Allan went on to deadhead the west end while I weeded between Shorebank and the Port Office, including the little garden on the south side of the port office building.  The tide was low…

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looking west


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Little brown birds scavenging the muddy rocks

Looking east, with lots of interesting driftwood

In the wheelie bin enclosure, I found a salvage piece which will be great to add to our fence.  Its little doors will provide a peekaboo effect.

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This went home with us.

 Interlude at home

As we parked in front of our fence, I thought about how interested I would be to see our garden as a passerby.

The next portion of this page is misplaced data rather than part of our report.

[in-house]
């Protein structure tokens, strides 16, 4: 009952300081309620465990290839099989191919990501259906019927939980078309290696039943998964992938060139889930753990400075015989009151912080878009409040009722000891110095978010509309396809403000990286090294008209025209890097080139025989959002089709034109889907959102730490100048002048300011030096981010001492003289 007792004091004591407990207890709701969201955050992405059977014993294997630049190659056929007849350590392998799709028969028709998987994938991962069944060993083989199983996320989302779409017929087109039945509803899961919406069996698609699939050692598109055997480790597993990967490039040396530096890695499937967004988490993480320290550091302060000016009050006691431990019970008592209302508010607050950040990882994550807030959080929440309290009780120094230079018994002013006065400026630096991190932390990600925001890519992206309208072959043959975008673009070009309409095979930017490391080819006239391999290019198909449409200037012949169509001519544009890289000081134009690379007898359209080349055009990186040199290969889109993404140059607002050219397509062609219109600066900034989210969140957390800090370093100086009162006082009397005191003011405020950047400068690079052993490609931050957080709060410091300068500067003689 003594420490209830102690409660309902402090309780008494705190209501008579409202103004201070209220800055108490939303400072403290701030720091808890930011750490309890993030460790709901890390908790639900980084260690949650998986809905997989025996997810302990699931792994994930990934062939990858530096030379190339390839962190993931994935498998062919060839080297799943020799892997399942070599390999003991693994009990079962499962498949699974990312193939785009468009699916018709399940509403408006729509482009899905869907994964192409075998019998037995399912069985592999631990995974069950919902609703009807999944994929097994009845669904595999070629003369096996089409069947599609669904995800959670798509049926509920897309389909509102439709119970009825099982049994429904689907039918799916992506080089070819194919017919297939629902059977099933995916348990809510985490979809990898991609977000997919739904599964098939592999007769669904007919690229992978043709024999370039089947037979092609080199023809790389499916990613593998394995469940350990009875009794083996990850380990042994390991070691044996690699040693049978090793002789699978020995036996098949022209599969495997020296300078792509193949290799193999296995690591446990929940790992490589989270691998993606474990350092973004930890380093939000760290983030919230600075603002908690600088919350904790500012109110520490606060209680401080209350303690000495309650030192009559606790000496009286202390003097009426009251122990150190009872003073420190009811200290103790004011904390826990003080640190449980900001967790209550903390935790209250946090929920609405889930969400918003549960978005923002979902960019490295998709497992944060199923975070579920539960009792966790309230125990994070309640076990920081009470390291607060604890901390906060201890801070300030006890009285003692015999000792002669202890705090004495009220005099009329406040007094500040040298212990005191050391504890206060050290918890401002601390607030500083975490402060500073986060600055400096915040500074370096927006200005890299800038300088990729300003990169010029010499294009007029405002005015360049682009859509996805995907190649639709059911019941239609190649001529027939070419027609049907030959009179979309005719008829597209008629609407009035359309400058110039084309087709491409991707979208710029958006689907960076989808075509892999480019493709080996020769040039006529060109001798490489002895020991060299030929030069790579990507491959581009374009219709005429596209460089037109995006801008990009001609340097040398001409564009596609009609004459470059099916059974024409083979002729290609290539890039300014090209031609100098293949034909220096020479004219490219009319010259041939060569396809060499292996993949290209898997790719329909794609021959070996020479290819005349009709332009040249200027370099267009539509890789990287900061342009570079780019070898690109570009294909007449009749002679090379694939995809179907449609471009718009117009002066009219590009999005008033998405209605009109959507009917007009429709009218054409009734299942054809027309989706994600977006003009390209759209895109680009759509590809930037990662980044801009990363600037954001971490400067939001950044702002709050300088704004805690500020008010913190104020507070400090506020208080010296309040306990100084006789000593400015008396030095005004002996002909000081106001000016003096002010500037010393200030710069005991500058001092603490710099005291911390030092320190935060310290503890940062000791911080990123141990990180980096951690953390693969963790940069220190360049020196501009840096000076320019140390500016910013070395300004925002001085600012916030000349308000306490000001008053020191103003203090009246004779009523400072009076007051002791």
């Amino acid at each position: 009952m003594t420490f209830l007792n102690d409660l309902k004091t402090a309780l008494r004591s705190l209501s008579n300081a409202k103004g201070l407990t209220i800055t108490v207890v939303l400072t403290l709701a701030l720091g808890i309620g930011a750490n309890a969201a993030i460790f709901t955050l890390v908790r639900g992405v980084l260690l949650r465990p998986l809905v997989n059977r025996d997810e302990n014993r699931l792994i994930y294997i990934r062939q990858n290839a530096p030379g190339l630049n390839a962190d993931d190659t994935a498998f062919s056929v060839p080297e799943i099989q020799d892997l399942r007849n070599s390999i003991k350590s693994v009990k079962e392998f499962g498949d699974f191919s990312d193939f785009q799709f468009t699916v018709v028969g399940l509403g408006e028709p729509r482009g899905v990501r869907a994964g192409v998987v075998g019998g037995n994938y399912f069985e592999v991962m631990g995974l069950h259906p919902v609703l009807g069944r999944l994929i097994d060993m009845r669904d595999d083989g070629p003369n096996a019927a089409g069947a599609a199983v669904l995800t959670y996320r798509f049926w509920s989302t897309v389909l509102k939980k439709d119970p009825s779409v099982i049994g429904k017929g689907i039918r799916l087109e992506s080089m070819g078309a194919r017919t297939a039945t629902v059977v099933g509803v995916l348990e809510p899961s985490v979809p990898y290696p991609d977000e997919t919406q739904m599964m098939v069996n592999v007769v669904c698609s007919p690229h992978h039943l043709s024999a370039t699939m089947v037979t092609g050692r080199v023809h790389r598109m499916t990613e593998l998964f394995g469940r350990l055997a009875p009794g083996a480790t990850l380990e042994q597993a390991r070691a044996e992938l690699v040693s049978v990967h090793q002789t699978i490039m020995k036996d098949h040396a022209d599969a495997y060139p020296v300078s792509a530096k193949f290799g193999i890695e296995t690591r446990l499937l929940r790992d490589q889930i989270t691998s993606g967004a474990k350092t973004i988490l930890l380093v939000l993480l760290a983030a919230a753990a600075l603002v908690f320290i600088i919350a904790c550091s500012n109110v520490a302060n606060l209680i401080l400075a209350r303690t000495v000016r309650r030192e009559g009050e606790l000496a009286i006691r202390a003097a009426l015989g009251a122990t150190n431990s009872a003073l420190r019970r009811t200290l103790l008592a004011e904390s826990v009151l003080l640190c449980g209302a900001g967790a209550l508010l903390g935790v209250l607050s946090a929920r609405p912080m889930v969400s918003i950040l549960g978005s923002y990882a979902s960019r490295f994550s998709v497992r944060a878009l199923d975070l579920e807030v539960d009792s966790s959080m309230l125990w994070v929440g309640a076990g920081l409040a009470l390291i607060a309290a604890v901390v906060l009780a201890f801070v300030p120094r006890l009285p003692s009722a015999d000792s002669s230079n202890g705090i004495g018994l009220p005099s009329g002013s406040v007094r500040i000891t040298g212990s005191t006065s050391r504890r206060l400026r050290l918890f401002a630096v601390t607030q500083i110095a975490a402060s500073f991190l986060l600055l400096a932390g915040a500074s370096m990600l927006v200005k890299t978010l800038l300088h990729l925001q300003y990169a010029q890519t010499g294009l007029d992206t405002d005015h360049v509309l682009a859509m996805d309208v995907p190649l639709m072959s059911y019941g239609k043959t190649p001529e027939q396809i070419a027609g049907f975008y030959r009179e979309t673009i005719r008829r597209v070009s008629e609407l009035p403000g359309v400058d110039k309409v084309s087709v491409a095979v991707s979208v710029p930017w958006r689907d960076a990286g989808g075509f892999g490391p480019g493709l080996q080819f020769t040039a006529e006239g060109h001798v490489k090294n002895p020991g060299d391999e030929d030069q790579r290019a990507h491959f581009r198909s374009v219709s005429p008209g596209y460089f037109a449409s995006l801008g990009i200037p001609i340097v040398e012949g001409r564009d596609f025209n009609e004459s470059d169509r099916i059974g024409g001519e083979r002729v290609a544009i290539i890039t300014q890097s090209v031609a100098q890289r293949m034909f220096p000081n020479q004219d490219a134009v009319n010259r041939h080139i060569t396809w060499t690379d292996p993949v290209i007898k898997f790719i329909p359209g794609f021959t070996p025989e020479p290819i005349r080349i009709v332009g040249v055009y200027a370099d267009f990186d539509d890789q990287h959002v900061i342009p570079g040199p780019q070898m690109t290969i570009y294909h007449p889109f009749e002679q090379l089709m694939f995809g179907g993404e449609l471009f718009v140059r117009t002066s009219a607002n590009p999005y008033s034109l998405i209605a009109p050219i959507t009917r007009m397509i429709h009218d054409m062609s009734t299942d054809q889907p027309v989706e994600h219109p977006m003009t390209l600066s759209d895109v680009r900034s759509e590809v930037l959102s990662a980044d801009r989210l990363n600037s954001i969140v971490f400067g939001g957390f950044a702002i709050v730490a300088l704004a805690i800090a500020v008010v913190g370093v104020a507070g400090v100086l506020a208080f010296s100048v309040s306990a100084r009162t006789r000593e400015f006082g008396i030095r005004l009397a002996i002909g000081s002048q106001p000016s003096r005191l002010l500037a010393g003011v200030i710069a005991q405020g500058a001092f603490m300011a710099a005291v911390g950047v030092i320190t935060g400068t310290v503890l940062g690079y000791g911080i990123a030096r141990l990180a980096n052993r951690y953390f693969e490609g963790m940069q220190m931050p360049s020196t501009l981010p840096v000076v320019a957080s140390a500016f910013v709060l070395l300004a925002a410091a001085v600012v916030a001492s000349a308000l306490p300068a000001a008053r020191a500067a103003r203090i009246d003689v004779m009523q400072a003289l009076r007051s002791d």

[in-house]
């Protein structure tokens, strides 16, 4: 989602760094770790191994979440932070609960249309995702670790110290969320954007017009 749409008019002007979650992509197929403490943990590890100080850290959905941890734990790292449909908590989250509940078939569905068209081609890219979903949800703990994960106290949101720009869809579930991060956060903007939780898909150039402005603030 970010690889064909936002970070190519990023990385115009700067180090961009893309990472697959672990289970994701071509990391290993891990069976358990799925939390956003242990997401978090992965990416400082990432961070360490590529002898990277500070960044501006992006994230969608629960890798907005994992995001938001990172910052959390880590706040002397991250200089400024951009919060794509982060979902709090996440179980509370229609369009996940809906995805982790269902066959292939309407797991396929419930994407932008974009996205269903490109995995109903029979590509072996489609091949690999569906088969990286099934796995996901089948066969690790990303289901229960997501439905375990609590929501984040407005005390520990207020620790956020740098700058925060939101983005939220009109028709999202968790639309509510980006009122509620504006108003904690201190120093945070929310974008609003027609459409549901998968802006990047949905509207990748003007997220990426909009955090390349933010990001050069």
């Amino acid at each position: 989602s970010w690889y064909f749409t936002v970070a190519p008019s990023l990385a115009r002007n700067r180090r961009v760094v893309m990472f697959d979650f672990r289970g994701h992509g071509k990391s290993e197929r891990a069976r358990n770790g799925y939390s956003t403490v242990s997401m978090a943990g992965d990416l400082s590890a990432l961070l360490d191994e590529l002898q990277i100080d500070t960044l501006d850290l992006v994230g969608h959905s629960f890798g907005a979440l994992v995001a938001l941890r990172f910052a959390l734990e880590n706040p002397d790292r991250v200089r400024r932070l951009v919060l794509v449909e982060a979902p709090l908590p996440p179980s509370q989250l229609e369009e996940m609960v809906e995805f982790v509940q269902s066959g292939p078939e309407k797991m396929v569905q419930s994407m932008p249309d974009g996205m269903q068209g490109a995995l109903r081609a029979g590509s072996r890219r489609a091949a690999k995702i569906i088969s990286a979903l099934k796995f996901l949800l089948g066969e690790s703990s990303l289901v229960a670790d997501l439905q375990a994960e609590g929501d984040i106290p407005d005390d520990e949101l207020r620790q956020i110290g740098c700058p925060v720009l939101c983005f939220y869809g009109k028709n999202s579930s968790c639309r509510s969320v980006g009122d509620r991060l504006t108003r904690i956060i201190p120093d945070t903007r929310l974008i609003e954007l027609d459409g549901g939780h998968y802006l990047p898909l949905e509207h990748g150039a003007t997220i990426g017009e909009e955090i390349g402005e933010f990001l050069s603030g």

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I’d be looking over the fence for a better view.

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I remembered a few gardens in Seattle into which I used to peer through and over fences.

The cats had something to say about how we should stay home for the rest of the day.

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Smokey


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Skooter appears

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Frosty

Calvin, being not especially outdoorsy, doesn’t much care whether we stay home or not.

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Calvin woken from his usual daylong nap

The garden looked extra fine and tempting.

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tulips and cardoon